Simple organisms are relatively easy to clone. In some cases entire cells can be inserted into bacteria or a yeast culture that reproduce asexually. As these cultures multiply, so do the inserted cells.
Animals cells are comparatively harder to clone. In the past, animal cells have been cloned through several methods. One of these methods includes inserting the nucleus of an animal cell into a fertilized cell with its own nucleus removed. Another method is to divide embryo tissues and insert them into surrogate mothers where they then develop normally.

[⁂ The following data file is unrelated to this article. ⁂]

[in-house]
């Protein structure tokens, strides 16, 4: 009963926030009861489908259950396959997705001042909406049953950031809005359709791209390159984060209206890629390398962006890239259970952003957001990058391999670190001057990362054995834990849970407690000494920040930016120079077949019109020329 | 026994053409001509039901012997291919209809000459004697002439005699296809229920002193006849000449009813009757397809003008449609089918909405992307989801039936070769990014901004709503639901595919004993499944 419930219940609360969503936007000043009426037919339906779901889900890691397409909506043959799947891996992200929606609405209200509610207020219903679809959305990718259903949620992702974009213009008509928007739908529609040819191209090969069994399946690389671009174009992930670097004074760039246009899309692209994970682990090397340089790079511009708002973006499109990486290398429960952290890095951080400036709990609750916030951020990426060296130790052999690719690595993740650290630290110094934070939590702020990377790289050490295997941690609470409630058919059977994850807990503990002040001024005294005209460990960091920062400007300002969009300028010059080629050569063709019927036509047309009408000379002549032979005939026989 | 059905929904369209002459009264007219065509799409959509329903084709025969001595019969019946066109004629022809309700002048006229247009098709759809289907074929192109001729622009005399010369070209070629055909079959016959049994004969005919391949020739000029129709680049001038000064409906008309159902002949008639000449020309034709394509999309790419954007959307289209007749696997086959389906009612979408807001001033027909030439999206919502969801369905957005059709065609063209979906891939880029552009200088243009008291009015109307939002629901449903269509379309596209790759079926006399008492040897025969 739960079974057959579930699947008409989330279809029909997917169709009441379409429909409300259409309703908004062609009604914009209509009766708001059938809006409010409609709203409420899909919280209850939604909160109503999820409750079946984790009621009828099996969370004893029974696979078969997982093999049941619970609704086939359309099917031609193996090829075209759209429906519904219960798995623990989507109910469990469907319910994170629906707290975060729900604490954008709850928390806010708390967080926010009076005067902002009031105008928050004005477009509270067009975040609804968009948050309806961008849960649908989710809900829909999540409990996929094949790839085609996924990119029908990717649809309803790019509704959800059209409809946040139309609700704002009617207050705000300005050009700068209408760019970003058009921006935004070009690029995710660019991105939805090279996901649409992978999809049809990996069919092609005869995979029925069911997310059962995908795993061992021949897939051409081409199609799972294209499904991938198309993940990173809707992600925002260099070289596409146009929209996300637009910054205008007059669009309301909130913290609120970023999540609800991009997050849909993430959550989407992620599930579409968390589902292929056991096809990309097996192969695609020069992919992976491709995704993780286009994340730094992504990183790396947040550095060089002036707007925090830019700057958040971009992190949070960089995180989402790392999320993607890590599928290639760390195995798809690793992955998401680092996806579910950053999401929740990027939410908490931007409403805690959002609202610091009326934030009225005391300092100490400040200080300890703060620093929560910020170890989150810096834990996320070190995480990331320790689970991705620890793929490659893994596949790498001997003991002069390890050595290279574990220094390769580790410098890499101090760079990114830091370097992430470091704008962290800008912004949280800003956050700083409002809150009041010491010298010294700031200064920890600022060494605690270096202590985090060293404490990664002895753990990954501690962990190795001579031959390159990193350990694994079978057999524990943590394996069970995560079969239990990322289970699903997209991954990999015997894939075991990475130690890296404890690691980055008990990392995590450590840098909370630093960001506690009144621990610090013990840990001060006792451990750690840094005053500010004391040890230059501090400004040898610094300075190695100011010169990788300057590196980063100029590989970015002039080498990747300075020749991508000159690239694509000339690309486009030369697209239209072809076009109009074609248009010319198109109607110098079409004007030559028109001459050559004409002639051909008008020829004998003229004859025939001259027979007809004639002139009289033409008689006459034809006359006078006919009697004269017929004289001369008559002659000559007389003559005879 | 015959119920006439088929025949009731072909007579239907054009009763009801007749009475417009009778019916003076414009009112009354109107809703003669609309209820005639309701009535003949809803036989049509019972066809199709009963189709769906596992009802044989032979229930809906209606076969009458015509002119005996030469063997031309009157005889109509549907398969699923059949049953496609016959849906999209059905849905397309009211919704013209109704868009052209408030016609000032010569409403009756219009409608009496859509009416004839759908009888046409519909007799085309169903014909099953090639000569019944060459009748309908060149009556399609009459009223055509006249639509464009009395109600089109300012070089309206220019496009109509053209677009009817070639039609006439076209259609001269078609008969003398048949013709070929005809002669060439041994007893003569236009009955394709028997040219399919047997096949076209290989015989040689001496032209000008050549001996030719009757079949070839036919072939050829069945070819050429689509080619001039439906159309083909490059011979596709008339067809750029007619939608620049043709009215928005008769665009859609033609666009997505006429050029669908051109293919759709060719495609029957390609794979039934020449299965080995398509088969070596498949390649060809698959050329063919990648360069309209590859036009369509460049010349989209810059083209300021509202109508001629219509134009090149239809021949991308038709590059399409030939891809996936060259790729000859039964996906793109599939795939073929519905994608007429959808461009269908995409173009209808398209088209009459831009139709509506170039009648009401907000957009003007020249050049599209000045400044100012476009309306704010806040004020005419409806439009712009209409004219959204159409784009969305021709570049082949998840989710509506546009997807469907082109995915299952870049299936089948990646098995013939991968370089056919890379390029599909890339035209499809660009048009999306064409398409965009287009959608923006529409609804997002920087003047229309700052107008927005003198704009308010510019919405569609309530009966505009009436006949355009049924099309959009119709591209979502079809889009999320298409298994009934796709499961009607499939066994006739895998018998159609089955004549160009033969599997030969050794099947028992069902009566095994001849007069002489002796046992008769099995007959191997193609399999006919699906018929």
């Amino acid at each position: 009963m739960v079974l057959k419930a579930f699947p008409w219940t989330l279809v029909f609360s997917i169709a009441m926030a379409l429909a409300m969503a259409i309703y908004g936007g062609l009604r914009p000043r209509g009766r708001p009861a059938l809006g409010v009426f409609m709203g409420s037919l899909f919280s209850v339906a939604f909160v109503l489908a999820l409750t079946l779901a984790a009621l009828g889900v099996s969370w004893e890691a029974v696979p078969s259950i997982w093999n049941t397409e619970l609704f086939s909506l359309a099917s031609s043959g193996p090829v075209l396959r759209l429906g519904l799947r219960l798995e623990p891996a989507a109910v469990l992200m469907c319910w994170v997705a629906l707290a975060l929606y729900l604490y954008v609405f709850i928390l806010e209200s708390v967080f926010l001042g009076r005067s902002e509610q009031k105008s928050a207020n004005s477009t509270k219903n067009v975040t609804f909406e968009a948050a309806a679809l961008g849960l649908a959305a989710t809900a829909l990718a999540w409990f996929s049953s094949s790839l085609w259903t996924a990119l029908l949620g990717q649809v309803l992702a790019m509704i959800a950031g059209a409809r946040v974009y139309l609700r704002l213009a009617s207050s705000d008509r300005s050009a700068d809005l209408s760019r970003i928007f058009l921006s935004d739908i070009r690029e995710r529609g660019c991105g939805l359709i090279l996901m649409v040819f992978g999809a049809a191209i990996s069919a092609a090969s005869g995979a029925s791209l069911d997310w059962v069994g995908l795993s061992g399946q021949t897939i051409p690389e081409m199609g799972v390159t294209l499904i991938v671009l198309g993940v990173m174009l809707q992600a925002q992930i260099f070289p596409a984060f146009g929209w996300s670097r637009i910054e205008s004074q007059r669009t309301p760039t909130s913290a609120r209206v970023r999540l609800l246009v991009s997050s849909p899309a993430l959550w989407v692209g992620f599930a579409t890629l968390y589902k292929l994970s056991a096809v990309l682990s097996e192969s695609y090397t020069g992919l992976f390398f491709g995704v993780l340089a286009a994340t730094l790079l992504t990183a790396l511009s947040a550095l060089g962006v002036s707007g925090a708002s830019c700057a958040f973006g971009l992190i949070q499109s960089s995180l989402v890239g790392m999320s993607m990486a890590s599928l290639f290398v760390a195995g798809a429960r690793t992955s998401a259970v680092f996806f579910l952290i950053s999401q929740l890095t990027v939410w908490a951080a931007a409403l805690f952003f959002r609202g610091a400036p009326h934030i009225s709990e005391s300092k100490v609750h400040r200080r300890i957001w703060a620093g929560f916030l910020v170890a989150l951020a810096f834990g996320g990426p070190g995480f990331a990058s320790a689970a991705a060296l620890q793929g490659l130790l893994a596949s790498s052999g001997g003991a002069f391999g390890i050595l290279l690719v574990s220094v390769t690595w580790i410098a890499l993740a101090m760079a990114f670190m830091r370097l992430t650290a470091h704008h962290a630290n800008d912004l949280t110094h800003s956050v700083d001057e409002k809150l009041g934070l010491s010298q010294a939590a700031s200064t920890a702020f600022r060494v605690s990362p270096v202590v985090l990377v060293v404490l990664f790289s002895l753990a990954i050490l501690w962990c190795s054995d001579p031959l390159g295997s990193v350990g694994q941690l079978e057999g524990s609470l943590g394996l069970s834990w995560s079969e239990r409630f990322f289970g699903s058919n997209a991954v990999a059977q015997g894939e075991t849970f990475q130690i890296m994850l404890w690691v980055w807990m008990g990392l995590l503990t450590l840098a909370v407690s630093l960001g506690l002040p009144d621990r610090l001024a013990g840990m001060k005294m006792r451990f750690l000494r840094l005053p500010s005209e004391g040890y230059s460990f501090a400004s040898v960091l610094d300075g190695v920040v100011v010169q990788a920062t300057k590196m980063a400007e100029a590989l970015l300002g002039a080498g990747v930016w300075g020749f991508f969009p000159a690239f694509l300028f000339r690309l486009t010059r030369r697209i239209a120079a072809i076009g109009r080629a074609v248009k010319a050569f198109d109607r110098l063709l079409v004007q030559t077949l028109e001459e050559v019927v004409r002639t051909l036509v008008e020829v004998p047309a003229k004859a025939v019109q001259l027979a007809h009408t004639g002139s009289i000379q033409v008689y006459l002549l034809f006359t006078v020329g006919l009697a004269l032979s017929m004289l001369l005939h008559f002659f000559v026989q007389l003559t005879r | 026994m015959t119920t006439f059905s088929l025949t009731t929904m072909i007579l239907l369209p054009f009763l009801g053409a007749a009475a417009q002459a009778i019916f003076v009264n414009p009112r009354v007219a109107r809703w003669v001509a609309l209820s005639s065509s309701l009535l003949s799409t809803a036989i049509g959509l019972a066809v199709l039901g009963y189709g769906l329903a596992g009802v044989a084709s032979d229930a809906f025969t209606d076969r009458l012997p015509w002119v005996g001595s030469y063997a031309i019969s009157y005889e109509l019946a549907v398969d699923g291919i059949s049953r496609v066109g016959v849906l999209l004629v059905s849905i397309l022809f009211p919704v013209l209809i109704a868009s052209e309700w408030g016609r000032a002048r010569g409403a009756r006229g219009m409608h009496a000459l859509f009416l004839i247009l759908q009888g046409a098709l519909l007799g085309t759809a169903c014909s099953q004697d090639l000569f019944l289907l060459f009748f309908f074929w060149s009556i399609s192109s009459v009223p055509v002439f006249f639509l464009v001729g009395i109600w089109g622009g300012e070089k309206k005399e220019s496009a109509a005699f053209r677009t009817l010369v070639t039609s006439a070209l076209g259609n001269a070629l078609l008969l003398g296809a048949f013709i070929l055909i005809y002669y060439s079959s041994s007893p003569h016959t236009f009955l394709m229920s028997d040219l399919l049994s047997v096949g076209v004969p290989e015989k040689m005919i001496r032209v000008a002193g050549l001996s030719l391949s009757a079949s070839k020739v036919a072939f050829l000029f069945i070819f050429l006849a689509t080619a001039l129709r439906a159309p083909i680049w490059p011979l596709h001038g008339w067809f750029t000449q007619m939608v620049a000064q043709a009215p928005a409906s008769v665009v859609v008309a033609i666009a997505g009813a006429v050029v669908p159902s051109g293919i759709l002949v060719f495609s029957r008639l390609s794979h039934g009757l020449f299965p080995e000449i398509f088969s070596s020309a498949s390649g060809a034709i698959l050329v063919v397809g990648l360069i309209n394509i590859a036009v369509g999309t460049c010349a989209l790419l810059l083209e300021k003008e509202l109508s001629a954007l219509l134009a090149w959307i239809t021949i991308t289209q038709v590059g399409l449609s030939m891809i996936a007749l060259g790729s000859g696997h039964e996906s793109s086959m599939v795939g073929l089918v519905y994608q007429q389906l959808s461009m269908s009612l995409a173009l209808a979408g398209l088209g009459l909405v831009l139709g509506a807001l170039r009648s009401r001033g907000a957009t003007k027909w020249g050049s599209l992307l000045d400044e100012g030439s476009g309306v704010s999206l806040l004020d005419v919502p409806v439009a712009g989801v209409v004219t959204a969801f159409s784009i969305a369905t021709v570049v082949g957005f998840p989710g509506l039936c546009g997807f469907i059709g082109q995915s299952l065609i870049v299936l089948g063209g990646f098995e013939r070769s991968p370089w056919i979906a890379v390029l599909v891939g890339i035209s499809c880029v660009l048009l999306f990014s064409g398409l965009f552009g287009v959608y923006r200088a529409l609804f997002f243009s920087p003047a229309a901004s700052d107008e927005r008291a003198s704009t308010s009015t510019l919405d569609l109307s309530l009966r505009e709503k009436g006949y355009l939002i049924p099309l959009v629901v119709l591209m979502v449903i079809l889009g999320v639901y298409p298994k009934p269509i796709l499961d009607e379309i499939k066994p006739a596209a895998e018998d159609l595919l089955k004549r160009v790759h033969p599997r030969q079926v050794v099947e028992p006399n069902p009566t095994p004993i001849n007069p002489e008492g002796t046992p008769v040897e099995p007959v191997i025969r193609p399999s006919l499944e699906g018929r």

Cloning cells requires extremely precise and minute technology. When scientists from ACT (Advanced Cell Technologies) created the first human embryo, they removed the DNA from the nucleus with a needle less than 2/10,000th of an inch wide. Up until very recently, this type of technology wasn't available to us. However, science is expanding at an amazing rate and allowing us to dive deeper and deeper into the composition of cells and even make changes to them.
The diagram below (from millerandlevine.com) shows exactly how Dolly the sheep was cloned. This was a very complicated, multi-part process, and only the major parts of the process are shown here.